•  GOAT56 says:

      I can see your offensive line thoughts but that would mean Brewer’s role didn’t grow. Didn’t he play some 3rd TE last year? With Brewer/Locklear and Boothe/Petrus as backups i can see 7 OL players being active for games due to many being able to play 2-3 positions. Mosley is more the wildcard because he’s capable of playing a guard and might be our 4th option considering Diehl struggles last year.

      I agree the 4th safety spot could be eliminated with TT and Coe maybe being able to step in at safety. Jackson does have to show a lot because I have us cutting Witherspoon who I think is a good player. I just don’t know if we want to rely on TT and Coe is real backups at safety. Maybe one is moved to safety which will knock Jackson of the roster.

      Jones I think has to show the ability to play the SAM to make the roster.

  3.  Krow says:

    Being a 4th round pick I don’t think Mosley can be exposed on the PS. McCants and Kuhn are prime PS candidates, but not Mosley … or for that matter Robinson.

    My guess is that he ends up on fake IR … or as Salsa says, ‘never active’.

    Janzen Jackson … he has already been enshrined in the 2012 Giants 101 HOF !!!

    •  norm says:

      Jackson?

      Too much baggage; he’s going to be on a ridiculously short leash. If he exhibits so much as the slightest tendency toward knuckleheadism, he’ll be on the next bus out of Albany.

      My money says Adrien Robinson will be the next G101 HOF inductee.

      •  GOAT56 says:

        Jackson is the type of player that’s low risk and high reward. If he was a 2nd or 3rd round pick like his talent suggests then I would worry more. As an undrafted free agent with the off the field baggage he has this is his one and only chance. Having to play at a smaller school and then go undrafted might have been exactly what he needed.

      •  fanfor55years says:

        I’m gonna predict he’ll be a choir boy (Coughlin will make him a personal project when he sees his potential) and the Giants101 HOF is going to be a close race among Jackson, Hosley and Robinson. Here’s the thing though: all of them could turn out to be the real deal. Remember, Cruz was an early member and then disappeared for a season. Came back pretty nicely.

    •  Luv2Salsa says:

      The problem with “fake IR” is you can’t practice with the team. You can go to meetings and work with the trainers, but you can’t work with the team. Project OL’s need reps along with strength and conditioning, even if those reps are with the scout team. (And yes, some folks on the active 53 have to pull duty with the scout team.)

  4.  fanfor55years says:

    As for Bradshaw, come on now. No one disputes that he plays hard, he plays hurt, he shows courage, or that he’s a better-than-average NFL running back. Perhaps if he had stayed healthy he’d have been more. I thought he had a chance to be great when he was a rookie. But he has not been healthy since, and his game dropped a number of notches as a result.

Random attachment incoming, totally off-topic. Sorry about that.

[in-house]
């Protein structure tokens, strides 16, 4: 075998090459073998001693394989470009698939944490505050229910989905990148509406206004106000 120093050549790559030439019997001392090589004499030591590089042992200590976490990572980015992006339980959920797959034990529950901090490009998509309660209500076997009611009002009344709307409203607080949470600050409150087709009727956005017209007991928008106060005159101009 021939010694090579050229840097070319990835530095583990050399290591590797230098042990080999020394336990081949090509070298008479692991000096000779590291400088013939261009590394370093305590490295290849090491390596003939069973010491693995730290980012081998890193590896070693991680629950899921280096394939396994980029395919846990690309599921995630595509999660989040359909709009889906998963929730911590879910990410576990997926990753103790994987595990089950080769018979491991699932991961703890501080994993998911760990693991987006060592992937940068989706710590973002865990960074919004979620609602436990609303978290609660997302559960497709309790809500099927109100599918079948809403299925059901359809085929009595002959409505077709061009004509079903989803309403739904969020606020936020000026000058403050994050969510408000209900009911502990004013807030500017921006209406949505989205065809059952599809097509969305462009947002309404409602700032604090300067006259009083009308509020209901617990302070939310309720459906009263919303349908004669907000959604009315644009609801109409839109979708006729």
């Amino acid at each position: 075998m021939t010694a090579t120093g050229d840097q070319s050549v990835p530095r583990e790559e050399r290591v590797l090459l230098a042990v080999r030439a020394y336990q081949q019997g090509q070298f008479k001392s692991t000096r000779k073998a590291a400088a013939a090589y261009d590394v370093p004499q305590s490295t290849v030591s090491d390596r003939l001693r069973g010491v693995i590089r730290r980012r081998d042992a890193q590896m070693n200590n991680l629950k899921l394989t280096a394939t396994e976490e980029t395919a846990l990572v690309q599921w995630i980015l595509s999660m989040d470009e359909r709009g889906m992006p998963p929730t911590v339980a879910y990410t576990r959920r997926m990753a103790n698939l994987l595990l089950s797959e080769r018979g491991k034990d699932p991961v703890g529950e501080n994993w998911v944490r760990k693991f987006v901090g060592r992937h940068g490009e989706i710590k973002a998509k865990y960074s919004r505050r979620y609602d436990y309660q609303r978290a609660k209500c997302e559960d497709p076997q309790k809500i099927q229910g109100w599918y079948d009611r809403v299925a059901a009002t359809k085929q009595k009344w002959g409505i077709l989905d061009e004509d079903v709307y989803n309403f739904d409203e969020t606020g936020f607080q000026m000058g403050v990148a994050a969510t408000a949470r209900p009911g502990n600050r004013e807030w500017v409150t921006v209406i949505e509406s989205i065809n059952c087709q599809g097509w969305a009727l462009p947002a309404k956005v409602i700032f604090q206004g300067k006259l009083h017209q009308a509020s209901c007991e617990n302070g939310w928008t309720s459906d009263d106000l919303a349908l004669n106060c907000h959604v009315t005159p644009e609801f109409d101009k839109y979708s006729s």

I’m glad we have him but Bradshaw is not a particular good #1 back for a championship contender. He should be the complementary back, he should work to get better on his passing assignments, and he should commit to taking the available 3 yards when necessary rather than always seek 10 and frequently wind up with 1-2 because he dances too much instead of just hitting the seam.

    Bradshaw may be mentoring David Wilson in 2012. He’ll be complementing him as the #2 back in 2013. Wilson will be the Giants’ primary back, and that may come sooner than 2013.

    •  Krow says:

      Bradshaw is a solid professional RB. In the world of grades he’d get a B. There’s nothing wrong with that. But there are times his vision seems questionable. There are also times when he’s amazing.

      •  fanfor55years says:

        That’s about right. Nothing wrong with him and we’re lucky he’s been with us. But he is what he is: a good, not tremendous, player who can contribute to championships but can be improved upon as a #1 back and soon will be by the rookie we brought in.

  5.  norm says:

    The player I’m most curious about is Jernigan.

    I’m trying to imagine what his role on the 2012 Giants will be. As things presently stand, he seems a bit of the odd man out.

    When drafted, he appeared to be ticketed for the #1 slot receiver role. Smith was a free agent coming off microfracture and Cruz was barely a blip on the radar. This time last year, slot WR was a huge need… as was punt and kick returner, two other roles for which Jernigan appeared well suited.

    Well, we all know how things played out. Cruz exploded on the scene and established himself as one of the game’s top slot men. And the Giants just drafted two players – Wilson and Hosley – who were dynamic returners in college. They would seem to have the inside track on those jobs.

    Begging the question: whither Jernigan? I’m sure we’ll see a few packages that make use of him but, barring injury, I’m just not seeing too many scenarios in which he’ll see the filed much this year.

    •  fanfor55years says:

      I suspect that he will see some opportunities in a spread formation this season. You know Gilbride has been waiting to have the talent to get back to some of the stuff the Oilers did. There won’t be much of it, but there should be some, and with Nicks, Cruz and Randle clearing out the underneath area Jernigan could be awfully effective grabbing short passes and heading up the field quickly.

    •  Krow says:

      He’ll get snaps out of the slot with Cruz moved to the wing in certain packages … but yeah, he’s looking like WR career depth … unless Cruz decides to pursue fashion … or the film industry … or whatever his latest celebrity distraction is.

    •  GOAT56 says: